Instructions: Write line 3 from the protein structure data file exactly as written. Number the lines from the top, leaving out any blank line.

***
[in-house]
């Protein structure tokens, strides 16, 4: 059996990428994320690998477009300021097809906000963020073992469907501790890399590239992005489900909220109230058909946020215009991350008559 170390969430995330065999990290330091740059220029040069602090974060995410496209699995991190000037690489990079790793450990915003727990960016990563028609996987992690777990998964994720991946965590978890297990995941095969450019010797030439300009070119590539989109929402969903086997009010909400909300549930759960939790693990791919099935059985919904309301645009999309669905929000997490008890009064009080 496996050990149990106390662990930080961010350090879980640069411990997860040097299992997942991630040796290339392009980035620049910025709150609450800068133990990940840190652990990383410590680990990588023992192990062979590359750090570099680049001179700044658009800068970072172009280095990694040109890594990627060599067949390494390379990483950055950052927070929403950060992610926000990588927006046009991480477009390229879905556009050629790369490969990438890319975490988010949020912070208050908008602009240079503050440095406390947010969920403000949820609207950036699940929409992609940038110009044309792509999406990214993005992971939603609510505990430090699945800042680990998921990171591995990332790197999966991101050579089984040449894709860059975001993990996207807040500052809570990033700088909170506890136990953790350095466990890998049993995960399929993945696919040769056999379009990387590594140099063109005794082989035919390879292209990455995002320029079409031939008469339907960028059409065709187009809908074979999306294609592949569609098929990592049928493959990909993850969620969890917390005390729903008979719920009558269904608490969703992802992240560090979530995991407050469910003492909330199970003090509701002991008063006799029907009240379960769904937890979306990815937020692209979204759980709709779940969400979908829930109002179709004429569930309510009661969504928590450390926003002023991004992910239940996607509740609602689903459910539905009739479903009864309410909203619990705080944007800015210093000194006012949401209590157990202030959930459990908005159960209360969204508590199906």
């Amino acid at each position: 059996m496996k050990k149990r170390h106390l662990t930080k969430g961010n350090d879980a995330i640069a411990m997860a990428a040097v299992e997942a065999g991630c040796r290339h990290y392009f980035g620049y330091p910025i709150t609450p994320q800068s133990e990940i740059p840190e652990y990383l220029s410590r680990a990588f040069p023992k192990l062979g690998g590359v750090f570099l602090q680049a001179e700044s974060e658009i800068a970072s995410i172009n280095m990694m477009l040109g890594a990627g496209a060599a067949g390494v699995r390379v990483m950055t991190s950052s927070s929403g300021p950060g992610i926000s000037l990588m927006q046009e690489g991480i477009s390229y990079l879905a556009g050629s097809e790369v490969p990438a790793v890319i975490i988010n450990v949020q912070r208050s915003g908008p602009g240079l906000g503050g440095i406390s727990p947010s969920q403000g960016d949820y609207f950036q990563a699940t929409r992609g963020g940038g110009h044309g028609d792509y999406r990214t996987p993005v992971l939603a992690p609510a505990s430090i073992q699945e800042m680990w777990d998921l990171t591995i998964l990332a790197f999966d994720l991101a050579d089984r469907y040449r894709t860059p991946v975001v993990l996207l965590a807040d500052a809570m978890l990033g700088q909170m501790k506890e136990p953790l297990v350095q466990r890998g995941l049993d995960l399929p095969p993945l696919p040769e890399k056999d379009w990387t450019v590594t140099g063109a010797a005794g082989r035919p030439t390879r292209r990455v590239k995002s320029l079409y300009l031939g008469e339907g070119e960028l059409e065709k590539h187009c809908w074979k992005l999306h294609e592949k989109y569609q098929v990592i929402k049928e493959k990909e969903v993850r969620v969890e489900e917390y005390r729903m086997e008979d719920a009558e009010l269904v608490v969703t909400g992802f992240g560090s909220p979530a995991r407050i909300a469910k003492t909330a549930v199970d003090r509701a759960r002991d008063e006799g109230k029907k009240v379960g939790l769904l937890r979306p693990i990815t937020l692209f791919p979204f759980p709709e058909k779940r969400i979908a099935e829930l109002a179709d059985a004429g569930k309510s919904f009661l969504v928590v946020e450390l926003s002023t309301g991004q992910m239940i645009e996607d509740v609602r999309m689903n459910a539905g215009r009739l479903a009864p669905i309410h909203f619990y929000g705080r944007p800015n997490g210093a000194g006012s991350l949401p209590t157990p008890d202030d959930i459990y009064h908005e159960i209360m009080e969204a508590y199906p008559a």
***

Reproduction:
């Amino acid at each position: 059996m496996k050990k149990r170390h106390l662990t930080k969430g961010n350090d879980a995330i640069a411990m997860a990428a040097v299992e997942a065999g991630c040796r290339h990290y392009f980035g620049y330091p910025i709150t609450p994320q800068s133990e990940i740059p840190e652990y990383l220029s410590r680990a990588f040069p023992k192990l062979g690998g590359v750090f570099l602090q680049a001179e700044s974060e658009i800068a970072s995410i172009n280095m990694m477009l040109g890594a990627g496209a060599a067949g390494v699995r390379v990483m950055t991190s950052s927070s929403g300021p950060g992610i926000s000037l990588m927006q046009e690489g991480i477009s390229y990079l879905a556009g050629s097809e790369v490969p990438a790793v890319i975490i988010n450990v949020q912070r208050s915003g908008p602009g240079l906000g503050g440095i406390s727990p947010s969920q403000g960016d949820y609207f950036q990563a699940t929409r992609g963020g940038g110009h044309g028609d792509y999406r990214t996987p993005v992971l939603a992690p609510a505990s430090i073992q699945e800042m680990w777990d998921l990171t591995i998964l990332a790197f999966d994720l991101a050579d089984r469907y040449r894709t860059p991946v975001v993990l996207l965590a807040d500052a809570m978890l990033g700088q909170m501790k506890e136990p953790l297990v350095q466990r890998g995941l049993d995960l399929p095969p993945l696919p040769e890399k056999d379009w990387t450019v590594t140099g063109a010797a005794g082989r035919p030439t390879r292209r990455v590239k995002s320029l079409y300009l031939g008469e339907g070119e960028l059409e065709k590539h187009c809908w074979k992005l999306h294609e592949k989109y569609q098929v990592i929402k049928e493959k990909e969903v993850r969620v969890e489900e917390y005390r729903m086997e008979d719920a009558e009010l269904v608490v969703t909400g992802f992240g560090s909220p979530a995991r407050i909300a469910k003492t909330a549930v199970d003090r509701a759960r002991d008063e006799g109230k029907k009240v379960g939790l769904l937890r979306p693990i990815t937020l692209f791919p979204f759980p709709e058909k779940r969400i979908a099935e829930l109002a179709d059985a004429g569930k309510s919904f009661l969504v928590v946020e450390l926003s002023t309301g991004q992910m239940i645009e996607d509740v609602r999309m689903n459910a539905g215009r009739l479903a009864p669905i309410h909203f619990y929000g705080r944007p800015n997490g210093a000194g006012s991350l949401p209590t157990p008890d202030d959930i459990y009064h908005e159960i209360m009080e969204a508590y199906p008559a």